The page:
Massachusetts is exploring the possibility of observing daylight saving time all year round, which would mean abandoning the ritual of adjusting clocks twice a year. You know: spring forward, fall back.
If the Bay State were to take this step, it would mean running one hour ahead of its neighbors for the six months between September and March – unless, of course, other states did the same.
Sen. Eileen Donoghue chairs the special commission looking into adopting year-rond daylight saving time. She sees the willingness of the other New England States and New York to make the same switch as pivotal parts of the equation.
"There's been movement in other New England states to either follow suit or look into it as well. So there's a movement and there's an interest and it may be that the time has come now to take a deep dive and figure out what makes the most sense," Donoghue said.
"The regional issue is obvious and yet at some point the discussion has to be started," Donoghue added.
Wednesday's meeting focused on the impact to public safety and energy.
The commission heard testimony by phone from professors Nicholas Sanders of Cornell University and Jennifer Doleac from the University of Virginia. The pair coauthored a study that found a seven percent decrease in crime during extended daylight hours.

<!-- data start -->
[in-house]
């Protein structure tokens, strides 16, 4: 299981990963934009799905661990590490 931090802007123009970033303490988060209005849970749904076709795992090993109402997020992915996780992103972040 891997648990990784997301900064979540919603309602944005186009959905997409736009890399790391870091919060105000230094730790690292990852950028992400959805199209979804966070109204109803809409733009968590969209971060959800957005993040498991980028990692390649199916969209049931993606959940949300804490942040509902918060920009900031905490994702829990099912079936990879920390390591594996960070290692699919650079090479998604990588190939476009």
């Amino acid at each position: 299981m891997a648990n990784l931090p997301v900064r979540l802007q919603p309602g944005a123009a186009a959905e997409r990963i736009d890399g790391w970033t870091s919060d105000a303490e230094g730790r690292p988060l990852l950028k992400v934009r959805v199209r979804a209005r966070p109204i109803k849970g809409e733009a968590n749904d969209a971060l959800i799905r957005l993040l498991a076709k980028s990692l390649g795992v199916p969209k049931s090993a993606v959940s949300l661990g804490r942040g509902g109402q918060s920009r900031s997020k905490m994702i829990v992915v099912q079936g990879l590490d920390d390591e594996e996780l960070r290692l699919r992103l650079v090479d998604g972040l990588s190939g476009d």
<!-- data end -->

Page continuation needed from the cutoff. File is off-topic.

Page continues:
A 2007 case study of the weeks before and after the hour shift shows a slight decrease in electricity use.
"These are the benefits of turning the lights on later. We use less electricity," Commissioner Peter Shattuck said.
Jon Hurst, president of the Retailers Association of Massachusetts, told the panel that his members support doing away with the biannual shift and adopting one year-long time standard.
Hurst surveyed his 4,000 member and received a 5 percent response rate, which he said was high for his group. The survey found that 34 percent of retailers support the idea of switching to Daylight Savings Time year round. Another 24 percent wants to switch to Standard Time year round. A similar number, 23 percent, does not think the state should take any action on its own and 19 percent of retailers support sticking to the current system.
Hurst suggested more research into consumer opinions would be helpful in determining what the commission eventually decides.
"I think what we're seeing is, the more we are looking into these issues the more layers of questions kind of surface," Donoghue said, "There's no easy answer on the surface just yet."
The state commission is made up of state officials, a meteorologist and representatives from the business community. It was required by the law that established it to file its findings in March, but at Wednesday's meeting, commissioners began planning for further sessions into April.